National Health Survey of Gulf War Veterans and Their Families - VA Cooperative Studies Program (CSP)
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VA Cooperative Studies Program (CSP)

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National Health Survey of Gulf War Veterans and Their Families

Main study:
National Health Survey of Gulf War Veterans and Their Families (also known as Longitudinal Health Study of Gulf War Era Veterans)

Follow-up study: 
Follow-up Study of Gulf War and Gulf Era Veterans
 
Main study website
Follow-up study website

Data Availability 

Pending

Objectives

To assess periodically the health status of a cohort of 1991 Gulf War Veterans by comparing mental and physical health outcomes with those of their military peers who were not deployed to the Gulf

Era of Service

Gulf War Era

Population

  • Deployed and nondeployed Gulf War Era Veterans from each branch of the military, Active duty, Reserve, and National Guard members
  • The sample included male and female Veterans who served in the military between September 1990 and May 1991

Study Design 

Longitudinal population-based cohort study

Time Period 

  • 1995 baseline survey 
  • Follow-up surveys conducted in 2005 and 2012-2013

Setting

National

1995: 11,441
2005: 9,970
2012-2013: 14,252

Response Rate

1995: Information pending
2005: 34%
2012-2013: 50%

Recruitment Method

The Department of Defense (DoD) Defense Manpower Data Center (DMDC) provided military and demographic information for 693,826 Veterans deployed to the Gulf War and 800,680 Veterans who were on duty between September 1990 and May 1991 but not deployed to the Gulf.  A stratified random sample of 15,000 deployed Gulf War Veterans and 15,000 Gulf Era Veterans served as the permanent panel. For each phase, a questionnaire package was mailed to all living panel members, inviting them to complete the survey and followed up with reminder postcards. Computer-assisted telephone interviewing (CATI) calls were made to Veterans who had not responded.

Compensation

$10

Data Collected

Data collected on sociodemographic information and a range of health topics such as:

  • Chronic medical conditions (e.g., neurological conditions, cancer, autoimmune conditions, respiratory conditions, and gastrointestinal disorders)
  • Chronic fatigue syndrome-like illness and unexplained multi-symptom illness
  • Mental health (e.g., posttraumatic stress disorder, depression)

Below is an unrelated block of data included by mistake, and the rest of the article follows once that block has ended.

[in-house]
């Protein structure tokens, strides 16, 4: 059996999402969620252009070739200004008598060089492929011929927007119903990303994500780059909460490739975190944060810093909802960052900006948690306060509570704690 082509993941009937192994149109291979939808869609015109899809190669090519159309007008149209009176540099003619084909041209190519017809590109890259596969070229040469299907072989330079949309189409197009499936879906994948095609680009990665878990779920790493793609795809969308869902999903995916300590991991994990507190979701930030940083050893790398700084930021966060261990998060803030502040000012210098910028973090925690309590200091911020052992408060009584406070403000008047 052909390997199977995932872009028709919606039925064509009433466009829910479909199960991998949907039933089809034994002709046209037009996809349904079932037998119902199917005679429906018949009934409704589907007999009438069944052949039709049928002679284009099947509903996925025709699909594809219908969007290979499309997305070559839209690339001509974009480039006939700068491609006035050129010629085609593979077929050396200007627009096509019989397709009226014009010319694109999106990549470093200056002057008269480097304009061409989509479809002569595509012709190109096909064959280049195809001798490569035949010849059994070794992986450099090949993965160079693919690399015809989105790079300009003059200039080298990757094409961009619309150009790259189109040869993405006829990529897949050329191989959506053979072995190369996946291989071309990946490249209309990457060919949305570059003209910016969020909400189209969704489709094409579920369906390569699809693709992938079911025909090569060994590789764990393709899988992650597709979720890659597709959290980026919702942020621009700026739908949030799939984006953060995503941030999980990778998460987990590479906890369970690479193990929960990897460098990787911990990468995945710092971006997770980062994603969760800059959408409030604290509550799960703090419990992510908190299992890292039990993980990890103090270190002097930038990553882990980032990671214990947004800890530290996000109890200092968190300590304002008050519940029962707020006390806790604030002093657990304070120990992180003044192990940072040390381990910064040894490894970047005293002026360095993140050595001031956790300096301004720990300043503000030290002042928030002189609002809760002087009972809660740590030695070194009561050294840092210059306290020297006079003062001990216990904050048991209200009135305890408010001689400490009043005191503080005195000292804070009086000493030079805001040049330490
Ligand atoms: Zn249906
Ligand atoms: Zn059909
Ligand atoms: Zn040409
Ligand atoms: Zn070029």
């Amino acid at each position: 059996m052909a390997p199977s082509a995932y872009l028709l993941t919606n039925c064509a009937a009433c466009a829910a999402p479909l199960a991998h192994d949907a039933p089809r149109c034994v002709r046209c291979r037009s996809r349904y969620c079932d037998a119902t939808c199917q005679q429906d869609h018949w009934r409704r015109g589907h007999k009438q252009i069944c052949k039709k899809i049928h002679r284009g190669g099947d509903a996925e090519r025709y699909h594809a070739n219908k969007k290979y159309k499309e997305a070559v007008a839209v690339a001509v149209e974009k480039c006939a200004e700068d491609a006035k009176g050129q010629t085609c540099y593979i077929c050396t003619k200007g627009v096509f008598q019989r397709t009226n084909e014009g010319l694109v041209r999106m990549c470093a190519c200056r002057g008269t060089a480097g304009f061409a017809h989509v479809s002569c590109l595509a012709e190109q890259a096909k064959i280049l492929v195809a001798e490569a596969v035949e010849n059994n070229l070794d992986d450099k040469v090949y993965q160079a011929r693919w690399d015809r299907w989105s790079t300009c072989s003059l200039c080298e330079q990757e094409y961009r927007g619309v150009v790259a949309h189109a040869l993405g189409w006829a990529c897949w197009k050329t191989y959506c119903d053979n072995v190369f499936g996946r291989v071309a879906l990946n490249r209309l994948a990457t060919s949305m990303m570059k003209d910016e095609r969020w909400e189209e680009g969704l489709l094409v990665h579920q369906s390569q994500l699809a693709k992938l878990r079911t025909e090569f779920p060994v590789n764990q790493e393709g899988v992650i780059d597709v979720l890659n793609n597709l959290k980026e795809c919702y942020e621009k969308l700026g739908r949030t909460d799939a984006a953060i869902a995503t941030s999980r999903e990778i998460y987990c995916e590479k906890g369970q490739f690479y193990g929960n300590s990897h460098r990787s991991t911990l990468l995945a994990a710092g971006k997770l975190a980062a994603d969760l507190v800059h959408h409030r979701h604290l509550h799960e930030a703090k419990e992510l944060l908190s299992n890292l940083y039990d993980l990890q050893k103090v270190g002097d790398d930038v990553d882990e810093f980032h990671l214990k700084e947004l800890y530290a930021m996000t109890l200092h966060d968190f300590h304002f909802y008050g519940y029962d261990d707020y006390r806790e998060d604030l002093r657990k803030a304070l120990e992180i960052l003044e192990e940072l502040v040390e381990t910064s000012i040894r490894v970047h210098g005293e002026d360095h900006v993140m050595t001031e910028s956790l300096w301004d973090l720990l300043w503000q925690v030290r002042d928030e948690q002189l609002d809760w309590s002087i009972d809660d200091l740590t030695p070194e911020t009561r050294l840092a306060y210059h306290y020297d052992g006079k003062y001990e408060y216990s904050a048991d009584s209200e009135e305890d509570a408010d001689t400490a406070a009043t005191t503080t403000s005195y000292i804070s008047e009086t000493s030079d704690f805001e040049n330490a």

• Health behaviors (e.g., alcohol and tobacco use, exercise)
  • General health
  • Functional health
  • Women’s health
  • Complementary and alternative medicine use
  • VA health care utilization and satisfaction

Data Collection Method

Structured questionnaire completed by mail, Computer Aided Technology (CATI), or online

Funding Source

Department of Veterans Affairs

Contact 

Pending

Selected Publications 

1995 Baseline Survey:
Kang HK, Mahan CM, Lee KY, Magee CA, Murphy FM. Physical and Mental Health Status of Gulf War and Gulf Era Veterans: Results From a Large Population-Based Epidemiological Study. J Occup Environ Med. 2000 May;42(5):491-501.

Kang HK, Natelson BH, Mahan CM, Lee KY, Murphy FM. Post-traumatic stress disorder and chronic fatigue syndrome-like illness among Gulf War Veterans: A population based survey of 30,000 Veterans. Am J Epidemiol 2003;157:141–148.

2005 Survey:
Kang HK, Li B, Mahan CM, Eisen SA, Engel CC. Health of U.S. Veterans of 1991 Gulf War: A follow-up survey in 10 years. J Occup Environ Med 2009;51:401-410.

Li B, Mahan CM, Kang HK, Eisen SA, Engel CC. Longitudinal health study of U.S. 1991 Gulf War Veterans: Changes in health status at 10-year follow-up. Am J Epidemiol 2011.

2012-2013 Survey:
Dursa EK, Barth SK, Schneiderman AI, Bossarte RM. Physical and mental health status of Gulf War and Gulf era Veterans: Results from a large population-based epidemiological study. J Occup Environ Med 2016; 58: 41-46.

Dursa EK, Barth SK, Schneiderman AI, Bossarte RM.  Physical and mental health status of Gulf War and Gulf Era Veterans: Results from a large population-based epidemiological study. [Reply to letter of Coughlin S]. J Occup Environ Med 2016; 58: e187.

More Information 

Main study website
Follow-up study website